Annihilation is the first book in the Southern Reach Trilogy.

Review

Ugh, this book was really weird. I thought for sure I’d like it, so I bought the whole trilogy before I read the first book. Now I’m not sure if I should continue reading it (I heard the second book was very different from the first) or if I should just leave it alone and move onto something else.

The book didn’t explain any of the bizarre things happened, any of the history of Area X, or any of the rules about the expeditions. I get that it’s a mystery and only the first book of a trilogy, but I found it really hard to enjoy the book when I had no idea what I was reading.

At least it was short.

You might like this book if you are interested in…

  • Weird science-fiction
  • Female scientists
  • Arguing about whether to call a building a “tower” or a “tunnel”
  • Apocalypses
  • Creepy mysterious environments
  • Dolphins with human-like eyes

The Girl on the Train

The Girl on the TrainThe Girl on the Train by Paula Hawkins (2015)

Summary

A woman named Rachel takes the commuter train every day where she imagines the lives of a couple who live in a home along the train tracks. When the wife goes missing, Rachel feels compelled to help in the investigation, which she might be more involved in than she realizes.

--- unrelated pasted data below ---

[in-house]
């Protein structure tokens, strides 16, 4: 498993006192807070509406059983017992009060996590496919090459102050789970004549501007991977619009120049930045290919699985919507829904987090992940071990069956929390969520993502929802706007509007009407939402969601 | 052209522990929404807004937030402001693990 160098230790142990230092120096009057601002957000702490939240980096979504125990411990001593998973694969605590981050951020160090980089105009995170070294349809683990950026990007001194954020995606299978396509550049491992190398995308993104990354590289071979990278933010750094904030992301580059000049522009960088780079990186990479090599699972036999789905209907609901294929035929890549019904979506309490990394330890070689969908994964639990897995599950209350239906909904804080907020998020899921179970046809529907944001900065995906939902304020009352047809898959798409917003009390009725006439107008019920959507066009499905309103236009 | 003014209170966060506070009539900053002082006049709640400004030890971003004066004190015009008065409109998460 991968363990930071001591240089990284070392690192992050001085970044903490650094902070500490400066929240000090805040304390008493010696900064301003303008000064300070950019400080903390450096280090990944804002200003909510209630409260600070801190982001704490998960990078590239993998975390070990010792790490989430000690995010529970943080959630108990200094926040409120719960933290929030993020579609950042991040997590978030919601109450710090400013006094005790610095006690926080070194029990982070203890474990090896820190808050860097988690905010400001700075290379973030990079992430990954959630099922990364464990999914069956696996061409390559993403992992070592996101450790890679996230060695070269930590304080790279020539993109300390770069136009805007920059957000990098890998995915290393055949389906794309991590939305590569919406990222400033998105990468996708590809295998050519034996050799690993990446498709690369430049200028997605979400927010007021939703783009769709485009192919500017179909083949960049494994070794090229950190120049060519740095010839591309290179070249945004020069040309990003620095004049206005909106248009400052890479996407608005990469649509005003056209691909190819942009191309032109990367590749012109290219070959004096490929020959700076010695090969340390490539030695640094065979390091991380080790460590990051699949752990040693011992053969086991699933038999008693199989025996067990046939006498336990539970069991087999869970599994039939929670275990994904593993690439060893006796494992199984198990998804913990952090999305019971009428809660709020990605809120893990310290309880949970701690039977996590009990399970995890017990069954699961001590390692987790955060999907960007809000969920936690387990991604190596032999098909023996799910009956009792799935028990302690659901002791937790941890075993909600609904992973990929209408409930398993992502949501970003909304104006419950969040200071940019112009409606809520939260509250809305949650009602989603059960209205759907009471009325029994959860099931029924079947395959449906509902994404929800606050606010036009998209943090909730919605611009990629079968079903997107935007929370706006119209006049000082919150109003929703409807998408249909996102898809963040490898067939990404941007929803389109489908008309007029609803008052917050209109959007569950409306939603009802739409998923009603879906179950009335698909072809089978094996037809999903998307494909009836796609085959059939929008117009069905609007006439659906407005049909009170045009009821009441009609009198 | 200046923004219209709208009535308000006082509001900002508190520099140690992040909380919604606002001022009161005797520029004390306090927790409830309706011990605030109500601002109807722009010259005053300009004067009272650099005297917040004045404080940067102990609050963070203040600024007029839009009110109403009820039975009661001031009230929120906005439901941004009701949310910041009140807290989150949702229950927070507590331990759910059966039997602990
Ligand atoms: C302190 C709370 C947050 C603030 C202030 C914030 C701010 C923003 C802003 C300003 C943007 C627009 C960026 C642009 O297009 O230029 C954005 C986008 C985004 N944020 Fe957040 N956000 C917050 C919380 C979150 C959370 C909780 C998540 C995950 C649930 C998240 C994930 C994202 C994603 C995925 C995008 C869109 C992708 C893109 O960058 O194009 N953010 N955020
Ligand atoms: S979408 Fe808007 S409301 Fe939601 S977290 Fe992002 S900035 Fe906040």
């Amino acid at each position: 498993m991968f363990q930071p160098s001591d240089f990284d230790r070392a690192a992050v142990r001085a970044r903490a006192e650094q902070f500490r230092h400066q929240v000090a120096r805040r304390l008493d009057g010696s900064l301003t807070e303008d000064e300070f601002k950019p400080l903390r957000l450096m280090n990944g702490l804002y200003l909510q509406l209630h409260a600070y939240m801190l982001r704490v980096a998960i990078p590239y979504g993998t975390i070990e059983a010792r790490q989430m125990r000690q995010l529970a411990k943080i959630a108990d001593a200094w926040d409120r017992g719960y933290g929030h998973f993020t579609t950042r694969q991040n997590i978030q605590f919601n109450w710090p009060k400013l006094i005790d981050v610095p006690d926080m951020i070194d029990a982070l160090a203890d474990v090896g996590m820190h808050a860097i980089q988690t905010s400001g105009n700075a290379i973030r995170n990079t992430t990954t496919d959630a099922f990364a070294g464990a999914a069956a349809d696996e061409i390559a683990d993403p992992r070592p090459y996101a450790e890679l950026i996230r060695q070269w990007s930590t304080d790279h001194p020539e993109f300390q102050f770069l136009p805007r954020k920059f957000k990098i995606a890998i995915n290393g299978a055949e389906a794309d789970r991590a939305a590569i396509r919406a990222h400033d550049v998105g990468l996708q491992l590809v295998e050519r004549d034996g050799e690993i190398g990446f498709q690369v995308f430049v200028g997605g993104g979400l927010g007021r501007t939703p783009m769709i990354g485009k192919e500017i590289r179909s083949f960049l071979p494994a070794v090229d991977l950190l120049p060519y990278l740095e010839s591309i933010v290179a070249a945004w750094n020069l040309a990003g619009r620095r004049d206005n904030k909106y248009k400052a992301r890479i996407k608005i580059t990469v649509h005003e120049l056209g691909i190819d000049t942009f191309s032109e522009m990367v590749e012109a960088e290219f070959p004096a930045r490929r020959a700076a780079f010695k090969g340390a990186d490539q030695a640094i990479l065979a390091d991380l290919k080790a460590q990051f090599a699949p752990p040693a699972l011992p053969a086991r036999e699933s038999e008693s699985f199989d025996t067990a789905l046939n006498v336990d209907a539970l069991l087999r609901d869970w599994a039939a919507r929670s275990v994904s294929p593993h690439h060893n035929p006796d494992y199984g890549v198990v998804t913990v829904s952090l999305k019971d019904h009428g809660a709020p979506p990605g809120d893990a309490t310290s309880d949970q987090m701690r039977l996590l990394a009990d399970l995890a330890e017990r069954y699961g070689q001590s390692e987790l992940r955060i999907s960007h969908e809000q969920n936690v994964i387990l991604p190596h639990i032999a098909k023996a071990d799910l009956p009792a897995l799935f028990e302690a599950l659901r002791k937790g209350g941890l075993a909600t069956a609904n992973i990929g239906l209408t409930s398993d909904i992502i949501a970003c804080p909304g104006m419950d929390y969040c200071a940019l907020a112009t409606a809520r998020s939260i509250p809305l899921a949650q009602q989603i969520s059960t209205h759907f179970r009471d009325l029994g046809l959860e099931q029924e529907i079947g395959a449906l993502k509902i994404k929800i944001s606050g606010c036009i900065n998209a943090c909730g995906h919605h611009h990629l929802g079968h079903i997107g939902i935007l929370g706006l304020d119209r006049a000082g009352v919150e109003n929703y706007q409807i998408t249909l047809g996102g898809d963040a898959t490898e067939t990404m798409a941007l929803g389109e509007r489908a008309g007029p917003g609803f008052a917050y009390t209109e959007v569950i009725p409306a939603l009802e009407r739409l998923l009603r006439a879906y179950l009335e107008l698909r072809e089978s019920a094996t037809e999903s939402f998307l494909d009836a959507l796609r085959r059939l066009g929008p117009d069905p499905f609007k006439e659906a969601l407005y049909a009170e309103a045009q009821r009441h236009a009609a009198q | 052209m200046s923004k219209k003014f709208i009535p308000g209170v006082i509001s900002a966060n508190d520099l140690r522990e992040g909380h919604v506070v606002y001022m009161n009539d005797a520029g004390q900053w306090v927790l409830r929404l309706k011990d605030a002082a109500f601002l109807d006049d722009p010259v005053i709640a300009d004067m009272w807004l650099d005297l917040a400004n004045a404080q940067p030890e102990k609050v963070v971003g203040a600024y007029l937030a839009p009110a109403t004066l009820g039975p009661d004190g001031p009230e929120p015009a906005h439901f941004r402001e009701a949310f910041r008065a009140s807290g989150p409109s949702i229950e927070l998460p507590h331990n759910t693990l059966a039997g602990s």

Review

I was eager to see what the hype for The Girl on the Train was all about. Overall, I thought the book was okay… not terrible, but not spectacular either. I liked the premise and the plot was fast-moving, but the characters weren’t very interesting. There were a few red herrings, but I predicted some of the ending fairly early in the book.

The Girl on the Train is often compared to Gone Girl. Both are thrillers that revolve around marital problems and have multiple narrators, but they’re definitely two distinct books. If you’re a fan of Gone Girl, though, I think you’d like this book (and vice versa).

You might like this book if you are interested in…

  • Psychological thrillers
  • People watching
  • Marital problems
  • Gone Girl
  • Alcoholism
  • Unreliable narrators
  • Learning British terms like “off-license”

A Little Experimentation with Photography

Over the last year or so, photography has become one of my favorite hobbies. I don’t have any formal training; I’ve been teaching myself through practice and the wealth of knowledge available on the internet.